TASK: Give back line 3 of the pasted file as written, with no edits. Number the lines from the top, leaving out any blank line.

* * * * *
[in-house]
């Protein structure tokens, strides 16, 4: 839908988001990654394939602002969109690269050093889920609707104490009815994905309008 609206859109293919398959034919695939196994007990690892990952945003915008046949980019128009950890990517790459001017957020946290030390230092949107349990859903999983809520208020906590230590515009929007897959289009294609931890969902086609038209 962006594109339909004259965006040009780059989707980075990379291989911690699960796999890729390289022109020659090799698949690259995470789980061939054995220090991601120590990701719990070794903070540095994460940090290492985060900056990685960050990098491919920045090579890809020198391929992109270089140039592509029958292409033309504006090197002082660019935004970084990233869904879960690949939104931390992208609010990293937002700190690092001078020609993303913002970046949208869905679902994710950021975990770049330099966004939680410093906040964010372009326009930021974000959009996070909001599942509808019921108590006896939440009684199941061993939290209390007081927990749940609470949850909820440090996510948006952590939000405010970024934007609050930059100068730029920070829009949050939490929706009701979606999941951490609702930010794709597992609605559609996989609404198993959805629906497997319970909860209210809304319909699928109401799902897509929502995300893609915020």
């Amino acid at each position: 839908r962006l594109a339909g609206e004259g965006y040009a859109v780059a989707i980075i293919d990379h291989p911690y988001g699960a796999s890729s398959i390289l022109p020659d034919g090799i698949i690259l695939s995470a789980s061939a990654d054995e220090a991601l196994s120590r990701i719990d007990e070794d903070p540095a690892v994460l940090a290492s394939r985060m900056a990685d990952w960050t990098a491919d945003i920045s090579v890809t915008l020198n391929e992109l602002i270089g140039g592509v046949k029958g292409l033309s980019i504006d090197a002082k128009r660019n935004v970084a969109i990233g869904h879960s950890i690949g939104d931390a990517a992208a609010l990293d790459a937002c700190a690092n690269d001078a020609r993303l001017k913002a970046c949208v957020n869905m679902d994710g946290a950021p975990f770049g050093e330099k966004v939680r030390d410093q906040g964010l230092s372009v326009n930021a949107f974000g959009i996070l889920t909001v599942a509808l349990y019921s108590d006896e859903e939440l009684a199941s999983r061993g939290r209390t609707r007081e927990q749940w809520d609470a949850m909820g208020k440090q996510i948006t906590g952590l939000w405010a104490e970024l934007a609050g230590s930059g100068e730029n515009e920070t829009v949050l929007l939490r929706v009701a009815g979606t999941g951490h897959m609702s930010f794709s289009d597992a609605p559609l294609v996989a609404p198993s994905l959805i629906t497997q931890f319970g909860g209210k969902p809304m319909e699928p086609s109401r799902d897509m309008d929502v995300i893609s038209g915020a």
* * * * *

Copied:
């Amino acid at each position: 839908r962006l594109a339909g609206e004259g965006y040009a859109v780059a989707i980075i293919d990379h291989p911690y988001g699960a796999s890729s398959i390289l022109p020659d034919g090799i698949i690259l695939s995470a789980s061939a990654d054995e220090a991601l196994s120590r990701i719990d007990e070794d903070p540095a690892v994460l940090a290492s394939r985060m900056a990685d990952w960050t990098a491919d945003i920045s090579v890809t915008l020198n391929e992109l602002i270089g140039g592509v046949k029958g292409l033309s980019i504006d090197a002082k128009r660019n935004v970084a969109i990233g869904h879960s950890i690949g939104d931390a990517a992208a609010l990293d790459a937002c700190a690092n690269d001078a020609r993303l001017k913002a970046c949208v957020n869905m679902d994710g946290a950021p975990f770049g050093e330099k966004v939680r030390d410093q906040g964010l230092s372009v326009n930021a949107f974000g959009i996070l889920t909001v599942a509808l349990y019921s108590d006896e859903e939440l009684a199941s999983r061993g939290r209390t609707r007081e927990q749940w809520d609470a949850m909820g208020k440090q996510i948006t906590g952590l939000w405010a104490e970024l934007a609050g230590s930059g100068e730029n515009e920070t829009v949050l929007l939490r929706v009701a009815g979606t999941g951490h897959m609702s930010f794709s289009d597992a609605p559609l294609v996989a609404p198993s994905l959805i629906t497997q931890f319970g909860g209210k969902p809304m319909e699928p086609s109401r799902d897509m309008d929502v995300i893609s038209g915020a």